simonpj at microsoft.com
Mon Jun 5 06:28:39 EDT 2006
Haskell the language allows arbitrary recursive modules.
Implementations differ in how they support this.
GHC's module-at-a-time compilation model means that GHC needs an hs-boot
file to "get started". The manual tries to explain what you can and
can't do. If you follow the rules it works pretty well. We use
recursive modules extensively for compiling GHC itself, and it's just
fine with 'make'. (ghc -M does the right thing.)
The other thing to say is that GHC's story has improved a lot since
earlier versions. You now write "hs-boot" files (in source code form)
rather than "hi-boot" files (in interface-file syntax). And the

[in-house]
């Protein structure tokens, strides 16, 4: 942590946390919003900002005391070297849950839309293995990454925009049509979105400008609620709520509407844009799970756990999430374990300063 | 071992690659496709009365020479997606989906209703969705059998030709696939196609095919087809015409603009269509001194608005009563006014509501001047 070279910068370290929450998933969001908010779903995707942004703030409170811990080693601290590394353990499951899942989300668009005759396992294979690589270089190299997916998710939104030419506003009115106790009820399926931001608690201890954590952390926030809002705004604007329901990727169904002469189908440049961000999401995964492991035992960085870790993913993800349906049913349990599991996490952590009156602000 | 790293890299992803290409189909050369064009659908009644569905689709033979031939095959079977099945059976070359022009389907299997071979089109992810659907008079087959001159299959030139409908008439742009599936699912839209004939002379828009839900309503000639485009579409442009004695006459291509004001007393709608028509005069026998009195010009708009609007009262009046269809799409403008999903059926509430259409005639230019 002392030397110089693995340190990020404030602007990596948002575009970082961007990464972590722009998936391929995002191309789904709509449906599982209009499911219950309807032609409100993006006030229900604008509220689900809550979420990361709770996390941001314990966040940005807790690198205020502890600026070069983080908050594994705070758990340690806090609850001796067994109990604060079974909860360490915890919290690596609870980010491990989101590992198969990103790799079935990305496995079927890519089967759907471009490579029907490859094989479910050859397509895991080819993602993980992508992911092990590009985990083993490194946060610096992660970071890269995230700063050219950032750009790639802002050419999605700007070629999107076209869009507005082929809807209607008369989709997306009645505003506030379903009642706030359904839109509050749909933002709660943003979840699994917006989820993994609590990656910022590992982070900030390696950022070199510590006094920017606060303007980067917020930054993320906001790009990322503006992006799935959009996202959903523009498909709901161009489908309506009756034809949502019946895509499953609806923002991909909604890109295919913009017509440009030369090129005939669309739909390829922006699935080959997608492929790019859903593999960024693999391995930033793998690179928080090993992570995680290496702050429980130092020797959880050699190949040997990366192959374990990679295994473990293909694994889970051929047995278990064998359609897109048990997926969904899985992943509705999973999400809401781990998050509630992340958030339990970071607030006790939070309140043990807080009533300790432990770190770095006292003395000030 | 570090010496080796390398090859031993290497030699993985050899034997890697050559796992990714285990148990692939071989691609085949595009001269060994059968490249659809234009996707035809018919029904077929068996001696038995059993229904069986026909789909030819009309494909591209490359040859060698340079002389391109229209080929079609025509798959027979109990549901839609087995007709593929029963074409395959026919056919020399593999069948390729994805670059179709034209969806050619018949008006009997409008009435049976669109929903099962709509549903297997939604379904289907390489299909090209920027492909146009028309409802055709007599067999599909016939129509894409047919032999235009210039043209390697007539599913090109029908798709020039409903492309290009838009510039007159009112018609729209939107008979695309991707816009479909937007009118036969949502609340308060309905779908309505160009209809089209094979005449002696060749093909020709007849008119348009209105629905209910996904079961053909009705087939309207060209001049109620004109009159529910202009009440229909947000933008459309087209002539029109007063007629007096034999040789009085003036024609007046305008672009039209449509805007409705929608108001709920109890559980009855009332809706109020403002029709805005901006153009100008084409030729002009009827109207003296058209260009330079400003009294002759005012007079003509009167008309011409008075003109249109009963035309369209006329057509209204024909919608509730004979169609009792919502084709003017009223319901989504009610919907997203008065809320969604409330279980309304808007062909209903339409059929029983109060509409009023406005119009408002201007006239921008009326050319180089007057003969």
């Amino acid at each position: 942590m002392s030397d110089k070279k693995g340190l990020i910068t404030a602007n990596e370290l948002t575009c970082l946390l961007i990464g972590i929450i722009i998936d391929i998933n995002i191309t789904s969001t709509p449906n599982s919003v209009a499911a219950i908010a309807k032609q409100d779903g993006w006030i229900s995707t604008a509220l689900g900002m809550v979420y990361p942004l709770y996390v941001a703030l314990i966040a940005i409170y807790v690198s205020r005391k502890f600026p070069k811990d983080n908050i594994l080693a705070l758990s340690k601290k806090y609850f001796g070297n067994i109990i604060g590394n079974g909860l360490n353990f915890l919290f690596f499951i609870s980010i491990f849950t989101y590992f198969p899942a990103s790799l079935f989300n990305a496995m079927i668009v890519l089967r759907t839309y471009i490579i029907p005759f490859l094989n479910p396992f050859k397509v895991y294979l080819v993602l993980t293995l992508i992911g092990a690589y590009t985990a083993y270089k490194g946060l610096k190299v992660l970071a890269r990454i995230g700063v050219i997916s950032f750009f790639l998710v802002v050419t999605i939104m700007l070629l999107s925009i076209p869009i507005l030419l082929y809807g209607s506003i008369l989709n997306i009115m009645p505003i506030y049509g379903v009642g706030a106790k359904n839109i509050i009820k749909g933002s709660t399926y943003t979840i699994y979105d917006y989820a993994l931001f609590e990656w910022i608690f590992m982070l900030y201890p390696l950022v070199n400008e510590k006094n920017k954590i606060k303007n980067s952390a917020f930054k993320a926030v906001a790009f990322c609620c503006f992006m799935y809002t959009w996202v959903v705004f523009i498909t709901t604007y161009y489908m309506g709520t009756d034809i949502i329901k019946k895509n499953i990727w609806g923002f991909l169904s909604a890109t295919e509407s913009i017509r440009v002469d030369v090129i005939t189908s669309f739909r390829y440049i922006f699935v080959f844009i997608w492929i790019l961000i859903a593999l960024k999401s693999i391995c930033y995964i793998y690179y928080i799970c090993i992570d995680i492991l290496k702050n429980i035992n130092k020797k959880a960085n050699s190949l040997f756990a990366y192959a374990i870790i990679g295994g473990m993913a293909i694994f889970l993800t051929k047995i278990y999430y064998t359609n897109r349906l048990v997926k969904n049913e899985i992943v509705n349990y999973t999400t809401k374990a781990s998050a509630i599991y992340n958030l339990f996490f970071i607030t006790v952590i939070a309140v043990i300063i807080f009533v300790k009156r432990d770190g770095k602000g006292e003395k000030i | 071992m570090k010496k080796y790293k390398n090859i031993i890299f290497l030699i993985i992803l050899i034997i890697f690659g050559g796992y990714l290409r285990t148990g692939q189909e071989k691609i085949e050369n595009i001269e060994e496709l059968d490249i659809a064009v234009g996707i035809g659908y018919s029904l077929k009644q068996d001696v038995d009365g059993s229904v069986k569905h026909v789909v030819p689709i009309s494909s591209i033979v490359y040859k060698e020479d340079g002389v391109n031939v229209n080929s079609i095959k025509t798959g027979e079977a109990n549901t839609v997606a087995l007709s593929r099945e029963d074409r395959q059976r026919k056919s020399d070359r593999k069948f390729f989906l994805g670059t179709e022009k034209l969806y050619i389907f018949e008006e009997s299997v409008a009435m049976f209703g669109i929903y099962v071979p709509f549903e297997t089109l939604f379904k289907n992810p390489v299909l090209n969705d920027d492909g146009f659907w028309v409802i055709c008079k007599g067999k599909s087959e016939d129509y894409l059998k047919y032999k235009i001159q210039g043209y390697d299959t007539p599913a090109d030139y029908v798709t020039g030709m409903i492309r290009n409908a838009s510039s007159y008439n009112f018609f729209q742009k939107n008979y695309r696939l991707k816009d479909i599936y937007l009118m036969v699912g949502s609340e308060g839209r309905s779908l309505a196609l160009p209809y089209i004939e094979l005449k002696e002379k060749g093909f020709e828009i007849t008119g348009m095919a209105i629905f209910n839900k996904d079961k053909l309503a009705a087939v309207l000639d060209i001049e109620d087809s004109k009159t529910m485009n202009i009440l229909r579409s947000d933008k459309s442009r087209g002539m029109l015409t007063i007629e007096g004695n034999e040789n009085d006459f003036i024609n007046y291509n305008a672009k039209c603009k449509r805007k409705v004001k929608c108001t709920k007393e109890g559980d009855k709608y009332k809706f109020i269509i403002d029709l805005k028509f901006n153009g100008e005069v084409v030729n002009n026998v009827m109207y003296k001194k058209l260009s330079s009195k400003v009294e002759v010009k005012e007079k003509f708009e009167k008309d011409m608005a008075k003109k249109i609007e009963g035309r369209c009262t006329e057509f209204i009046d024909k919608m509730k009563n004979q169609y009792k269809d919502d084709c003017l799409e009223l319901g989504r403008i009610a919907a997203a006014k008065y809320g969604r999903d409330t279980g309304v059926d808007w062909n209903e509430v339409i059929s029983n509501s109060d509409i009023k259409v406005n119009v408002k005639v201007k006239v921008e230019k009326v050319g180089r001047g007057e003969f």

hs-boot file is checked when you compile the master .hs file. It's far
from perfect, but I think it does the job.
| -----Original Message-----
| From: glasgow-haskell-users-bounces at haskell.org
| bounces at haskell.org] On Behalf Of Serge D. Mechveliani
| Sent: 03 June 2006 08:37
| To: glasgow-haskell-users at haskell.org
| Subject: recursive import
| Who knows, please, how usable are currently recursive module imports
| in Haskell, in GHC ?
| Is it essentially more difficult to `make' and support a project
| which has 50 modules, and half of all the module pairs import each
| Is recursive import in Haskell-98 ?
| Thank you in advance for explanation.
| Serge Mechveliani
| mechvel at botik.ru
| Glasgow-haskell-users mailing list
| Glasgow-haskell-users at haskell.org
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